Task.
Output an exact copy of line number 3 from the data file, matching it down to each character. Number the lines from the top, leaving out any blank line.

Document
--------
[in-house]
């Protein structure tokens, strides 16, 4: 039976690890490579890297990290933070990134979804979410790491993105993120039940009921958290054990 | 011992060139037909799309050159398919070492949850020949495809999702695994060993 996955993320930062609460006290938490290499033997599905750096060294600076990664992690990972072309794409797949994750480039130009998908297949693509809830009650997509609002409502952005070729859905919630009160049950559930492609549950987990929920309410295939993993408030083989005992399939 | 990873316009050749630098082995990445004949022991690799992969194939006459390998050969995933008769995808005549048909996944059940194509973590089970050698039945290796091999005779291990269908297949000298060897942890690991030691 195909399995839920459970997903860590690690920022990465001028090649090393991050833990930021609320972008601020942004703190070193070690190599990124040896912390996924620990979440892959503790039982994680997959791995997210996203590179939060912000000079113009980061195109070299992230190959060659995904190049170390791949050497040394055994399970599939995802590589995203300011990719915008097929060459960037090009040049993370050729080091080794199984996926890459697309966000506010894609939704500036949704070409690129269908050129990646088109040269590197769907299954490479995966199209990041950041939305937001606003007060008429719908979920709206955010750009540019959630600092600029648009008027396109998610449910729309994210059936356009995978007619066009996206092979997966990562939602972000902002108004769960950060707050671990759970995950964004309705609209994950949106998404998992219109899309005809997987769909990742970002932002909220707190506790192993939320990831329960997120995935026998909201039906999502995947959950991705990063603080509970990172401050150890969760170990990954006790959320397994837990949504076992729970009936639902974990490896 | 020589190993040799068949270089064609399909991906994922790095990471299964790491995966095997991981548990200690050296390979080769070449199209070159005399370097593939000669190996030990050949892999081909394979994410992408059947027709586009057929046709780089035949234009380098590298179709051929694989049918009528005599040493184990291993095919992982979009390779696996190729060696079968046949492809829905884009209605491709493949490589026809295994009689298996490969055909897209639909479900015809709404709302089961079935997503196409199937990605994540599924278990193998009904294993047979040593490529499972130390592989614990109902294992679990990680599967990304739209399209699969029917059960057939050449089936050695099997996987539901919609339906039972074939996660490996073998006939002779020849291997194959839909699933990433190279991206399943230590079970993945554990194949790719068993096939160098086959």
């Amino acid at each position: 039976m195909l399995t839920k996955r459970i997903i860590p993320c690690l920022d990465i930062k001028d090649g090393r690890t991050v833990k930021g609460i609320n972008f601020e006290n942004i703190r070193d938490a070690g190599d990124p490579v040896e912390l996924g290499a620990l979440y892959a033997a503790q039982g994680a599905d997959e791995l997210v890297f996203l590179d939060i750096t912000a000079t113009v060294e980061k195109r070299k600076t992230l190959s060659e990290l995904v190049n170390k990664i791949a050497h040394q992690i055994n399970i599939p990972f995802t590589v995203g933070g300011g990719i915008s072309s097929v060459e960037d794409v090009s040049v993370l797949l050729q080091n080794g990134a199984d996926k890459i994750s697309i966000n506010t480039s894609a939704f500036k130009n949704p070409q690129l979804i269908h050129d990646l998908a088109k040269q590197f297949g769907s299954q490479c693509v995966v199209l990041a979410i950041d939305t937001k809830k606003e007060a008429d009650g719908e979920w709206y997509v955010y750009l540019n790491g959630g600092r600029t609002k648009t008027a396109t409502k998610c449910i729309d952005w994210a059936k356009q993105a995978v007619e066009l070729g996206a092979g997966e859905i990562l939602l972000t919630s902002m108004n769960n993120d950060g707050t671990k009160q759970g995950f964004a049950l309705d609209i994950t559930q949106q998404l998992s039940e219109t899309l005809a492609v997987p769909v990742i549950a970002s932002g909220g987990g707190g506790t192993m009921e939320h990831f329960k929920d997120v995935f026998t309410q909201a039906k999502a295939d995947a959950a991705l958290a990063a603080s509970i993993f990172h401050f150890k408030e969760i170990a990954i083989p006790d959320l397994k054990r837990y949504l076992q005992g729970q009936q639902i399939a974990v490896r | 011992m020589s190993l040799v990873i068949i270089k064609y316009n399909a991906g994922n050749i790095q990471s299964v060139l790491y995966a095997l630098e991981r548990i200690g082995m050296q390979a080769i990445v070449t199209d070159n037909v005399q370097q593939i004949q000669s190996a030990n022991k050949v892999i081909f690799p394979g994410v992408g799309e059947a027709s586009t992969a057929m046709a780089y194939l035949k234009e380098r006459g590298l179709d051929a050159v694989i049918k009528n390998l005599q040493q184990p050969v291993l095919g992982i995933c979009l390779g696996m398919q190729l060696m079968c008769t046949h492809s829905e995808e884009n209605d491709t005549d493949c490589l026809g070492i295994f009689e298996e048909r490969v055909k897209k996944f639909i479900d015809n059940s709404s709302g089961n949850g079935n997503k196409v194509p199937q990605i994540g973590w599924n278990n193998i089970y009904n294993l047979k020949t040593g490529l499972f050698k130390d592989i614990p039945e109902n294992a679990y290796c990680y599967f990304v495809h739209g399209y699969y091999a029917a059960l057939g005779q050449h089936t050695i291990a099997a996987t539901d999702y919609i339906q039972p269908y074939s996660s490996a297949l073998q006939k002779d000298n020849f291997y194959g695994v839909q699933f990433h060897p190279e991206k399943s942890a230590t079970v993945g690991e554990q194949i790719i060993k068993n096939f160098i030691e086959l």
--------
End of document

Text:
């Amino acid at each position: 039976m195909l399995t839920k996955r459970i997903i860590p993320c690690l920022d990465i930062k001028d090649g090393r690890t991050v833990k930021g609460i609320n972008f601020e006290n942004i703190r070193d938490a070690g190599d990124p490579v040896e912390l996924g290499a620990l979440y892959a033997a503790q039982g994680a599905d997959e791995l997210v890297f996203l590179d939060i750096t912000a000079t113009v060294e980061k195109r070299k600076t992230l190959s060659e990290l995904v190049n170390k990664i791949a050497h040394q992690i055994n399970i599939p990972f995802t590589v995203g933070g300011g990719i915008s072309s097929v060459e960037d794409v090009s040049v993370l797949l050729q080091n080794g990134a199984d996926k890459i994750s697309i966000n506010t480039s894609a939704f500036k130009n949704p070409q690129l979804i269908h050129d990646l998908a088109k040269q590197f297949g769907s299954q490479c693509v995966v199209l990041a979410i950041d939305t937001k809830k606003e007060a008429d009650g719908e979920w709206y997509v955010y750009l540019n790491g959630g600092r600029t609002k648009t008027a396109t409502k998610c449910i729309d952005w994210a059936k356009q993105a995978v007619e066009l070729g996206a092979g997966e859905i990562l939602l972000t919630s902002m108004n769960n993120d950060g707050t671990k009160q759970g995950f964004a049950l309705d609209i994950t559930q949106q998404l998992s039940e219109t899309l005809a492609v997987p769909v990742i549950a970002s932002g909220g987990g707190g506790t192993m009921e939320h990831f329960k929920d997120v995935f026998t309410q909201a039906k999502a295939d995947a959950a991705l958290a990063a603080s509970i993993f990172h401050f150890k408030e969760i170990a990954i083989p006790d959320l397994k054990r837990y949504l076992q005992g729970q009936q639902i399939a974990v490896r | 011992m020589s190993l040799v990873i068949i270089k064609y316009n399909a991906g994922n050749i790095q990471s299964v060139l790491y995966a095997l630098e991981r548990i200690g082995m050296q390979a080769i990445v070449t199209d070159n037909v005399q370097q593939i004949q000669s190996a030990n022991k050949v892999i081909f690799p394979g994410v992408g799309e059947a027709s586009t992969a057929m046709a780089y194939l035949k234009e380098r006459g590298l179709d051929a050159v694989i049918k009528n390998l005599q040493q184990p050969v291993l095919g992982i995933c979009l390779g696996m398919q190729l060696m079968c008769t046949h492809s829905e995808e884009n209605d491709t005549d493949c490589l026809g070492i295994f009689e298996e048909r490969v055909k897209k996944f639909i479900d015809n059940s709404s709302g089961n949850g079935n997503k196409v194509p199937q990605i994540g973590w599924n278990n193998i089970y009904n294993l047979k020949t040593g490529l499972f050698k130390d592989i614990p039945e109902n294992a679990y290796c990680y599967f990304v495809h739209g399209y699969y091999a029917a059960l057939g005779q050449h089936t050695i291990a099997a996987t539901d999702y919609i339906q039972p269908y074939s996660s490996a297949l073998q006939k002779d000298n020849f291997y194959g695994v839909q699933f990433h060897p190279e991206k399943s942890a230590t079970v993945g690991e554990q194949i790719i060993k068993n096939f160098i030691e086959l």